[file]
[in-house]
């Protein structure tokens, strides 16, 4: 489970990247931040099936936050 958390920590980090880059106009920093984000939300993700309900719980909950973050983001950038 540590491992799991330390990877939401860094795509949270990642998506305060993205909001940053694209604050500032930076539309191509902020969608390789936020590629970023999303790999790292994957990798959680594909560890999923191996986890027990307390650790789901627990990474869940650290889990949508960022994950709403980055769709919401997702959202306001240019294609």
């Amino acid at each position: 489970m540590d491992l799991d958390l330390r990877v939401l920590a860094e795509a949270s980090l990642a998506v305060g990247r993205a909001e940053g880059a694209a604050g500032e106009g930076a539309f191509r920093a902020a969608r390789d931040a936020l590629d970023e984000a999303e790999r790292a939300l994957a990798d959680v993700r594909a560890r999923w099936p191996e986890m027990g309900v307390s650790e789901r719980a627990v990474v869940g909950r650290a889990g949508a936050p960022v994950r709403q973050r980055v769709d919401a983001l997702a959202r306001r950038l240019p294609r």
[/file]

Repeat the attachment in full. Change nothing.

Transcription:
[in-house]
């Protein structure tokens, strides 16, 4: 489970990247931040099936936050 958390920590980090880059106009920093984000939300993700309900719980909950973050983001950038 540590491992799991330390990877939401860094795509949270990642998506305060993205909001940053694209604050500032930076539309191509902020969608390789936020590629970023999303790999790292994957990798959680594909560890999923191996986890027990307390650790789901627990990474869940650290889990949508960022994950709403980055769709919401997702959202306001240019294609």
């Amino acid at each position: 489970m540590d491992l799991d958390l330390r990877v939401l920590a860094e795509a949270s980090l990642a998506v305060g990247r993205a909001e940053g880059a694209a604050g500032e106009g930076a539309f191509r920093a902020a969608r390789d931040a936020l590629d970023e984000a999303e790999r790292a939300l994957a990798d959680v993700r594909a560890r999923w099936p191996e986890m027990g309900v307390s650790e789901r719980a627990v990474v869940g909950r650290a889990g949508a936050p960022v994950r709403q973050r980055v769709d919401a983001l997702a959202r306001r950038l240019p294609r």